Jack Charles Stanmore Agazarian (1916 - March 29, 1945) was born in London, England, to an Armenian father and French mother.
He was educated in both France and England.
After joining the Royal Air Force on the outbreak of the Second World War he was recruited as a wireless operator by the Special Operations Executive (SOE).
In December 1942 Agazarian arrived in Paris to join the newly formed Prosper network and was joined later by his wife Francine. He occasionally worked for Henri Dericourt, a former French Air Force pilot whose job was to find landing grounds and arrange receptions for SOE agents arriving by air. He began to question Dericourt's loyalty and reported to London his own and other agents' suspicions.
Agazarian became known to the Gestapo and there were several occasions when he narrowly escaped arrest.
Circuit leader Francis Suttill considered his (Agazarian's) continued presence to be a security risk. On June 16, 1943 he was returned to England and conveyed his fears concerning Dericourt to Nicholas Bodington and Maurice Buckmaster, who were nevertheless unconvinced.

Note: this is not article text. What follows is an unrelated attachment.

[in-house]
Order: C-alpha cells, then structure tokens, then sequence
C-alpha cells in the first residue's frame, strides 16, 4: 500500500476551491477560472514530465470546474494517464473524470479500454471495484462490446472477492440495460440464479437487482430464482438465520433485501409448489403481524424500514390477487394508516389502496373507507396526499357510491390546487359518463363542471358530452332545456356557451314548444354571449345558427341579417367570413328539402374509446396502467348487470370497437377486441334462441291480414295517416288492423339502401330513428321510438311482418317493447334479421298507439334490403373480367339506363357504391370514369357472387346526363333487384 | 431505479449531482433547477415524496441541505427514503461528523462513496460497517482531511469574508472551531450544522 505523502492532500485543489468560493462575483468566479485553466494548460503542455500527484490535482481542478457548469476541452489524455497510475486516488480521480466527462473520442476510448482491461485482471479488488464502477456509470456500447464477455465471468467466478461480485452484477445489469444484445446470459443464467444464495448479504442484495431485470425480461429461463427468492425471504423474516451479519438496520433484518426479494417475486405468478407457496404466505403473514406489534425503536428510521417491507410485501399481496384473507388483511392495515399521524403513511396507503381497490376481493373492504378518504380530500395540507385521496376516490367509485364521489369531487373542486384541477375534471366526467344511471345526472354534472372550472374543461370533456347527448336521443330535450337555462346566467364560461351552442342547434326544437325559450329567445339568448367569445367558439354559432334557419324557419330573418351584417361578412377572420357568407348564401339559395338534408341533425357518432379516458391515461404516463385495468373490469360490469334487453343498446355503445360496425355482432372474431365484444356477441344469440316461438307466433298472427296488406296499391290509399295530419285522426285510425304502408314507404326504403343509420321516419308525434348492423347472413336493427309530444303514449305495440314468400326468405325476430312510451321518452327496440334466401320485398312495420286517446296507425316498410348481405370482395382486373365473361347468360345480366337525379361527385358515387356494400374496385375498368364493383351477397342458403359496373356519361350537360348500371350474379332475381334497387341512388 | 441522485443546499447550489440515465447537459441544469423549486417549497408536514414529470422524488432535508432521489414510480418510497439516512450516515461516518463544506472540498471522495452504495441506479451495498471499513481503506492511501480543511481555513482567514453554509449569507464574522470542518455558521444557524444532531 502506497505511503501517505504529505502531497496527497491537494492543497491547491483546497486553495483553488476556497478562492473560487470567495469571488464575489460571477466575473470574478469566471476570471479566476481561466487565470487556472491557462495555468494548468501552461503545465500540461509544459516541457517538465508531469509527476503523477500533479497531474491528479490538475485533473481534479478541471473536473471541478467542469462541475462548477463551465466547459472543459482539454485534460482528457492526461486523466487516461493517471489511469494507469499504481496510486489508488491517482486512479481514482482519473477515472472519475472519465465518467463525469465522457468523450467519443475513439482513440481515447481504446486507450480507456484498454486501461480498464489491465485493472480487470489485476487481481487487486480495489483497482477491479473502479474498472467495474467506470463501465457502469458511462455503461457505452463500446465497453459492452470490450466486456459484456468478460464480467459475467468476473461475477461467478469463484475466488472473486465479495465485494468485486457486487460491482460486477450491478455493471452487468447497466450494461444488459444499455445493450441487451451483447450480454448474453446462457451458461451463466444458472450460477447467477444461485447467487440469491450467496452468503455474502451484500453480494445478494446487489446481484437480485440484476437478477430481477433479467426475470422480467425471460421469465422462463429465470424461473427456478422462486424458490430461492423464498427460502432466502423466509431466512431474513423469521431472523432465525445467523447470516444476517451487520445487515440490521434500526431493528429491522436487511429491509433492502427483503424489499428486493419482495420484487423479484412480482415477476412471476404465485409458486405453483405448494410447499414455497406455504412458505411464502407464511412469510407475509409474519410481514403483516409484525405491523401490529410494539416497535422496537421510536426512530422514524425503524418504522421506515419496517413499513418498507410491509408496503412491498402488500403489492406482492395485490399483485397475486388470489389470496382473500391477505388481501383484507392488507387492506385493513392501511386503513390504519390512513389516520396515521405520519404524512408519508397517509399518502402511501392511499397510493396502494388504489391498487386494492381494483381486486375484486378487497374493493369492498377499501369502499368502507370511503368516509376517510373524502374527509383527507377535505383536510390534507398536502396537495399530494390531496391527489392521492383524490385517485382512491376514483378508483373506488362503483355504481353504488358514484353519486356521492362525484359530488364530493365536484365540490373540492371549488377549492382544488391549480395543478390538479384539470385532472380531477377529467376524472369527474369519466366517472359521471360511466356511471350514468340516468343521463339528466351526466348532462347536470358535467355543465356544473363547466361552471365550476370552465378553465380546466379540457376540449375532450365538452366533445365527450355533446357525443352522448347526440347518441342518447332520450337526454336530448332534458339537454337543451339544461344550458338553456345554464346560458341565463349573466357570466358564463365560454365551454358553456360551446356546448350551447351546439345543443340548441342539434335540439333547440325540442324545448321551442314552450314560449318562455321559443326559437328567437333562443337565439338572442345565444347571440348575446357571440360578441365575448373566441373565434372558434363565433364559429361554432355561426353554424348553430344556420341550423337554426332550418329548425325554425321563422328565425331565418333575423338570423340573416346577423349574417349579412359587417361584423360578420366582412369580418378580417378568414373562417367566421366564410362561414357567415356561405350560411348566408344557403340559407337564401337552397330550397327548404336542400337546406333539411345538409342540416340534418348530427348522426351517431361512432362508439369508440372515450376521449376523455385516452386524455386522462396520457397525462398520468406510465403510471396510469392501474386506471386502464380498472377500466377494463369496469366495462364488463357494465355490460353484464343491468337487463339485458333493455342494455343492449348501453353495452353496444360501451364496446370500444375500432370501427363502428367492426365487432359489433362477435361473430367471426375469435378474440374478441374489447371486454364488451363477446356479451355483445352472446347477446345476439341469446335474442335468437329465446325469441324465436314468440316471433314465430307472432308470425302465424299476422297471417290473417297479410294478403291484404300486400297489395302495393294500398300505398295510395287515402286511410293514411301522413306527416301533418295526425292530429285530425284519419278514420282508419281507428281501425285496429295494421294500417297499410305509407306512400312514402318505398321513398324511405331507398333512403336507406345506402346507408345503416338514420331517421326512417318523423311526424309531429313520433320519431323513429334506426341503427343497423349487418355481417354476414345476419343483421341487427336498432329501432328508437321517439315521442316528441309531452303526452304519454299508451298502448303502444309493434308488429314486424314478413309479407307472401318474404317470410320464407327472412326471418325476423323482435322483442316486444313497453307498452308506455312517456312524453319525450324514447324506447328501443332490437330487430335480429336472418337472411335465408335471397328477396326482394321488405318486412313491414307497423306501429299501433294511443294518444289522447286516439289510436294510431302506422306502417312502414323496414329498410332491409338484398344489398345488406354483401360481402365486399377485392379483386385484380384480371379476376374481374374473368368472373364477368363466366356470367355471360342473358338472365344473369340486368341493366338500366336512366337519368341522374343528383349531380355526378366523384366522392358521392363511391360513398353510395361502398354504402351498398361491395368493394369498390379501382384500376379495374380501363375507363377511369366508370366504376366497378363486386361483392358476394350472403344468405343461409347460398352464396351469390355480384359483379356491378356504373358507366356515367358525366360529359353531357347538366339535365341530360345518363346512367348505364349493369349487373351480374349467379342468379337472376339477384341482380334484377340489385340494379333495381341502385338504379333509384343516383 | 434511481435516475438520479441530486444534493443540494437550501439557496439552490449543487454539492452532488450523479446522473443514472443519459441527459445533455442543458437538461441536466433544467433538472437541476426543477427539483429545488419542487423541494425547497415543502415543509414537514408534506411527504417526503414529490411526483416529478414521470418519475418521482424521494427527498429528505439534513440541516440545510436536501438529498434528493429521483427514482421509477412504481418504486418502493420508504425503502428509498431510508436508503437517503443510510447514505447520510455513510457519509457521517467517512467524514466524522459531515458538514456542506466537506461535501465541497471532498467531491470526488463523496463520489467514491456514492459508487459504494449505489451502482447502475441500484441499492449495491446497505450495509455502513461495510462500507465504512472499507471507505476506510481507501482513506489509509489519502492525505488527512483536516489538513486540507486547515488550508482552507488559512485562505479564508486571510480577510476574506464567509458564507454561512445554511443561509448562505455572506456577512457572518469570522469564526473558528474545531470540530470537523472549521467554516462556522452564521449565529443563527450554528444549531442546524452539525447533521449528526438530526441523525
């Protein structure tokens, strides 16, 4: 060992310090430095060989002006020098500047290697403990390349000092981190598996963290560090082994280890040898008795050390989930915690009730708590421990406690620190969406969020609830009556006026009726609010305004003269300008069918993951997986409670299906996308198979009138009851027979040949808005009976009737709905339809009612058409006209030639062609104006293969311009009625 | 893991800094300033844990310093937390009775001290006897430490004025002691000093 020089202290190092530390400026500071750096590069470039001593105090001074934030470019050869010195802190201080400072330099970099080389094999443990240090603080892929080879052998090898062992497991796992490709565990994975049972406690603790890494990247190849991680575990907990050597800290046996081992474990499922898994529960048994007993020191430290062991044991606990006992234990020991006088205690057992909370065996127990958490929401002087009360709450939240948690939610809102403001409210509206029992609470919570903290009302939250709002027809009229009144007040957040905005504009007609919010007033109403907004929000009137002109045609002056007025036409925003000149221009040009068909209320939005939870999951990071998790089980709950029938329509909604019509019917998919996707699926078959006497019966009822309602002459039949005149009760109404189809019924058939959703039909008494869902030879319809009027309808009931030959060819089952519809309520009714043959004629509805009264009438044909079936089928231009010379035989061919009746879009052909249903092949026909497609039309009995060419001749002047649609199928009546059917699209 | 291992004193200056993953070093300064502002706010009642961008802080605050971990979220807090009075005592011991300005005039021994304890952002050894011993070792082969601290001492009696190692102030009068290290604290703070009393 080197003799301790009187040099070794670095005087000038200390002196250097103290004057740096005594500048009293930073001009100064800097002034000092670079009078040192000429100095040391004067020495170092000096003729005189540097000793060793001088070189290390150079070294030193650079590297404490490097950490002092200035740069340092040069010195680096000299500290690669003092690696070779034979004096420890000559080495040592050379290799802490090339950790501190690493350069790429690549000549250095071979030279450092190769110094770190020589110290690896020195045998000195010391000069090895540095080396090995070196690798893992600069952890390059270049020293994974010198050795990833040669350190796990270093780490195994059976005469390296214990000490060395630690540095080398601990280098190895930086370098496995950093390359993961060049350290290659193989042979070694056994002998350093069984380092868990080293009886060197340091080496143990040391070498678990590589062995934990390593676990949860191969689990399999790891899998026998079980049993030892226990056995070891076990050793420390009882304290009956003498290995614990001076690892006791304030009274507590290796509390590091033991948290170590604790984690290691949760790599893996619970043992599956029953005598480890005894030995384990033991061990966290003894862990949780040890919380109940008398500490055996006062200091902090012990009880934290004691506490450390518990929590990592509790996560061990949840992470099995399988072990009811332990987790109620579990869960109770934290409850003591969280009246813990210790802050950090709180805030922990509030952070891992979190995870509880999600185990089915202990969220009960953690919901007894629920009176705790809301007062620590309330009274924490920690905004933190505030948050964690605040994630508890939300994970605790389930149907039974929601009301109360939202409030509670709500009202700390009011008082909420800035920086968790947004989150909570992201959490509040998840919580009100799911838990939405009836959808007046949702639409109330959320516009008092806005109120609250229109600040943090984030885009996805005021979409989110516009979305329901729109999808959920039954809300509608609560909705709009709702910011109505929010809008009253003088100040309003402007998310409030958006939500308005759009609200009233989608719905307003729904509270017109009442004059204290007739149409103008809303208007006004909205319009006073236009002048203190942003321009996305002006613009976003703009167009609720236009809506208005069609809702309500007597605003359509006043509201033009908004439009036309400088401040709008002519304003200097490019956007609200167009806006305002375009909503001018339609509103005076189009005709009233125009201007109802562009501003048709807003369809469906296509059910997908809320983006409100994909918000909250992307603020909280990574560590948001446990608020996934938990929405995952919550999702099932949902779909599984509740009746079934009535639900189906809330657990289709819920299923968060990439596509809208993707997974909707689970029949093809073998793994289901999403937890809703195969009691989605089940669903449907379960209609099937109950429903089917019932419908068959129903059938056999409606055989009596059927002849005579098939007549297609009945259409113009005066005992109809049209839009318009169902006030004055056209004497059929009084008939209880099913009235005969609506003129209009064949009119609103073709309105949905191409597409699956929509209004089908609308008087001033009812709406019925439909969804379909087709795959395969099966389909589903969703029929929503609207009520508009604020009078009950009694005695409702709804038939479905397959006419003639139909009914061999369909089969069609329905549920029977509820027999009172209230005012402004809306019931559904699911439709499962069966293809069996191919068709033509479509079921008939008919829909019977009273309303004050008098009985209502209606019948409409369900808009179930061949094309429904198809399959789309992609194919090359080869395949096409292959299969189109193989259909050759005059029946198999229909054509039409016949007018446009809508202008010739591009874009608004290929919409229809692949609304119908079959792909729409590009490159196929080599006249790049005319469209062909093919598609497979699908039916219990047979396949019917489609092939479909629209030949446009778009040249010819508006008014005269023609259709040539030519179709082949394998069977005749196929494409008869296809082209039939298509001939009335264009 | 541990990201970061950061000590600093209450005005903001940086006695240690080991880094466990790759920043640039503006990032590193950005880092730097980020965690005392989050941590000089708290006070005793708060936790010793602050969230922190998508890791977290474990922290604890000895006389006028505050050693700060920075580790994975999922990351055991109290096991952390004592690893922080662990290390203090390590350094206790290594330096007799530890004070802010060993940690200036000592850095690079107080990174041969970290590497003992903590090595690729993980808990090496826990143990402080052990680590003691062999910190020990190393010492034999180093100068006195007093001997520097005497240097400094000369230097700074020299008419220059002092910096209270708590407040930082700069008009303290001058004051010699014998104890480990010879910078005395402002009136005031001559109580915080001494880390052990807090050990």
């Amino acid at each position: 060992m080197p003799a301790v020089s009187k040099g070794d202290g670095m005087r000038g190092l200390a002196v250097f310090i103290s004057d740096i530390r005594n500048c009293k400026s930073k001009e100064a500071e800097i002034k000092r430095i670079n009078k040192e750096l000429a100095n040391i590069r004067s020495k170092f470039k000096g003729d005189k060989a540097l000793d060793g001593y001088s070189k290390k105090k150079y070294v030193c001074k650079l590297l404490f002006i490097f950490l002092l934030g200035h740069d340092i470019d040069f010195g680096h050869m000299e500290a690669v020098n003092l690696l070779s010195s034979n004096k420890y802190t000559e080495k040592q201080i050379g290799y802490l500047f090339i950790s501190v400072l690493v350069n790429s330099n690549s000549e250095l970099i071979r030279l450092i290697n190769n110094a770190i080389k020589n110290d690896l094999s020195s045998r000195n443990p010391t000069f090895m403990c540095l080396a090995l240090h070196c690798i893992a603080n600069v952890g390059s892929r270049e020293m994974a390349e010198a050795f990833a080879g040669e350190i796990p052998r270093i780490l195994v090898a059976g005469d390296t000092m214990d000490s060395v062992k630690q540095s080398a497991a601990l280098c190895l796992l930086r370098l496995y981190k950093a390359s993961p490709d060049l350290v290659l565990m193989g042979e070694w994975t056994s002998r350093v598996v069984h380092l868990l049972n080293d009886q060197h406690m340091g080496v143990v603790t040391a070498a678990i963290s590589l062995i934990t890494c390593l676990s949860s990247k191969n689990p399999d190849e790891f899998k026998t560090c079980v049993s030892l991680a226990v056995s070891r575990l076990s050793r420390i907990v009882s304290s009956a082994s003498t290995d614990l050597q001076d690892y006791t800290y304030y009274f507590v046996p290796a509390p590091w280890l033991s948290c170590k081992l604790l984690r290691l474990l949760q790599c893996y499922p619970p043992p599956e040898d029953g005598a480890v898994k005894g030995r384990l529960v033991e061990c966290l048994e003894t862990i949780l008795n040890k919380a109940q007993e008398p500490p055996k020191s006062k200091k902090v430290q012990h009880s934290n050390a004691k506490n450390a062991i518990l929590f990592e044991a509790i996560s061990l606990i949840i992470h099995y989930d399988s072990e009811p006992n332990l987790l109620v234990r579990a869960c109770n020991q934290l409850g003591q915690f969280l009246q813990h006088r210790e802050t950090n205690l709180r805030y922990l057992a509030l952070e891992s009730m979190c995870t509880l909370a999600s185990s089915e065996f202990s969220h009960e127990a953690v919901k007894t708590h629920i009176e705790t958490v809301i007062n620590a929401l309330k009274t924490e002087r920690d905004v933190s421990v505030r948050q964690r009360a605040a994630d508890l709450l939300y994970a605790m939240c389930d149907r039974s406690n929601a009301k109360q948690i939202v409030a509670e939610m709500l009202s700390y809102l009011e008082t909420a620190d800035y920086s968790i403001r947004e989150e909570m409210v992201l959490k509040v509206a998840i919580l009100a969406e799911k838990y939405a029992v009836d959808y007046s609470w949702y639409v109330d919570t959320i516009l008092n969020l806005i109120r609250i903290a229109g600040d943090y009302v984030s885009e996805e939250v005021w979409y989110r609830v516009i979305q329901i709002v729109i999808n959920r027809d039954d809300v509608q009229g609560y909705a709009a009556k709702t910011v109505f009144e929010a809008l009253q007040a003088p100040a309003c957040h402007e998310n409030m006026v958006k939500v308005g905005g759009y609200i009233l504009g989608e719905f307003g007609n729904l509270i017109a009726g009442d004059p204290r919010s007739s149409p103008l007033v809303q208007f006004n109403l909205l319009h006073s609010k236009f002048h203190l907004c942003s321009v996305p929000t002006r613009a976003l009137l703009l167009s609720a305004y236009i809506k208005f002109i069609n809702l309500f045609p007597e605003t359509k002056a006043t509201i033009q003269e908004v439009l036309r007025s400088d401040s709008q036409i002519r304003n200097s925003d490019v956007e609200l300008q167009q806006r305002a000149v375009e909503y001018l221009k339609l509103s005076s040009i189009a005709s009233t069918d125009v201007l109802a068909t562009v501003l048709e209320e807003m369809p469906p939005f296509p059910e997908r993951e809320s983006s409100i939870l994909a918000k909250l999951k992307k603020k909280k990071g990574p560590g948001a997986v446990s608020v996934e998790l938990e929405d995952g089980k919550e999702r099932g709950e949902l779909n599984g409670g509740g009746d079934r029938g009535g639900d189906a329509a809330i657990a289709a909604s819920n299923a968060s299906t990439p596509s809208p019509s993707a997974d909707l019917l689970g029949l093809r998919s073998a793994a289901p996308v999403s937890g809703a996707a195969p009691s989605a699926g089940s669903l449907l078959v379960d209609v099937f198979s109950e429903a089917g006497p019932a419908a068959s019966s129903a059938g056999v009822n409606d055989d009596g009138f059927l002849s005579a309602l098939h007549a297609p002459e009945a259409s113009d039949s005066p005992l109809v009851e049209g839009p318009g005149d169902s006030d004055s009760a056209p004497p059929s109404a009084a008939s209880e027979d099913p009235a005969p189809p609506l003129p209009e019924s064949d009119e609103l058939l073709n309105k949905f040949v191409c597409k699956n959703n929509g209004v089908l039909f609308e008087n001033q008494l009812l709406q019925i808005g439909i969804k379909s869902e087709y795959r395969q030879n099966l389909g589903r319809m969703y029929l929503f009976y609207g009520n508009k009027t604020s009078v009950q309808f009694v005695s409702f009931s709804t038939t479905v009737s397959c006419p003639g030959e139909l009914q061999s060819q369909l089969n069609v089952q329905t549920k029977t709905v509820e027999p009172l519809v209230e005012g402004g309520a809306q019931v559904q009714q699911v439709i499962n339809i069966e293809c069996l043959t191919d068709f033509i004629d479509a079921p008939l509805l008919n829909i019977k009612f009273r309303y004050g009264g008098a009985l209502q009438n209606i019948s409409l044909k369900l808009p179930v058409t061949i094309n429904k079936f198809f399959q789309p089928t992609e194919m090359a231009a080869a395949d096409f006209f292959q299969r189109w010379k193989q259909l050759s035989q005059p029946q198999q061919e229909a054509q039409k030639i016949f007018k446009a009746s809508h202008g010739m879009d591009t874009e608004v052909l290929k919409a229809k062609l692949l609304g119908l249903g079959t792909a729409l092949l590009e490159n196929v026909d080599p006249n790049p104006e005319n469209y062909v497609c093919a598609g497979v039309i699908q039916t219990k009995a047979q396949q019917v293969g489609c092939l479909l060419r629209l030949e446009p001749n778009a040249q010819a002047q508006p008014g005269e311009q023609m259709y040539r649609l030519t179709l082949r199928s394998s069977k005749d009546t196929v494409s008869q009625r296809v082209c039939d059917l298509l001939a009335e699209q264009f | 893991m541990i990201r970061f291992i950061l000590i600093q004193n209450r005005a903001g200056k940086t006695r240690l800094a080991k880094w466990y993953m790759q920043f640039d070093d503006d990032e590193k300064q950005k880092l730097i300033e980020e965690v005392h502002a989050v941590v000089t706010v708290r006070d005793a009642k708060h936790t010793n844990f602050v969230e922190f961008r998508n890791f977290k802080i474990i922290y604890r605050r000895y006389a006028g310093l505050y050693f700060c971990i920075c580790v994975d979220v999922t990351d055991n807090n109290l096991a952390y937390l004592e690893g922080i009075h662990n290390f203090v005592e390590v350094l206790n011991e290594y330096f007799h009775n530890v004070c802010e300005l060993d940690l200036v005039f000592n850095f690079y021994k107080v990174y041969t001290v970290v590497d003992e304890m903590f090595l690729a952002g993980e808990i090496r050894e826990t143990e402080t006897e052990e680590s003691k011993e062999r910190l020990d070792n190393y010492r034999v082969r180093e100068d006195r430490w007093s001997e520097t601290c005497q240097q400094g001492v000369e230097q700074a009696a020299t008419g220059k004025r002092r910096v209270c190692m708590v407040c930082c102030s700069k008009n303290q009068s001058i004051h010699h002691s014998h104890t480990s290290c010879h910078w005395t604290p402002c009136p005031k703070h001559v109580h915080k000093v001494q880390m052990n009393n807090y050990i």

Official concerns about the Prosper Network arose when Noor Inyat Khan lost contact with the group and reported the fact to Baker Street in London. The concerns gained weight when SOE's head of codes and ciphers Leo Marks, became convinced that Gilbert Norman, the group's wireless operator, was working under German control.
Bodington, still unconvinced, persuaded Buckmaster to allow him and Agazarian to return to France and investigate, which they did on July 22, 1943.
Bodington, via Baker Street, arranged a meeting with Gilbert Norman at a pre-arranged address in the rue de Rome near Gare St-Lazare, but it was Agazarian, not Bodington who went to the meeting.
The concerns about the Prosper network then proved to be correct. German forces were waiting and Agazarian was arrested. Three members of the network, courier Andrée Borrel, the leader Francis Suttill and wireless operator Gilbert Norman, had been in custody since June 23rd and Norman's transmissions had indeed been made by the Germans.
The arrest of Agazarian, who knew a great deal about the Prosper network, was a massive coup for the Germans. He endured torture for six months at Fresnes prison and was then moved to Flossenbürg concentration camp. After being kept there in solitary confinement, Agazarian was executed on March 29, 1945.
Jack Agazarian is honored on the Runnymede Memorial in Surrey, England and also on the "Roll of Honor" on the Valençay SOE Memorial in the town of Valençay, in the Indre departément of France.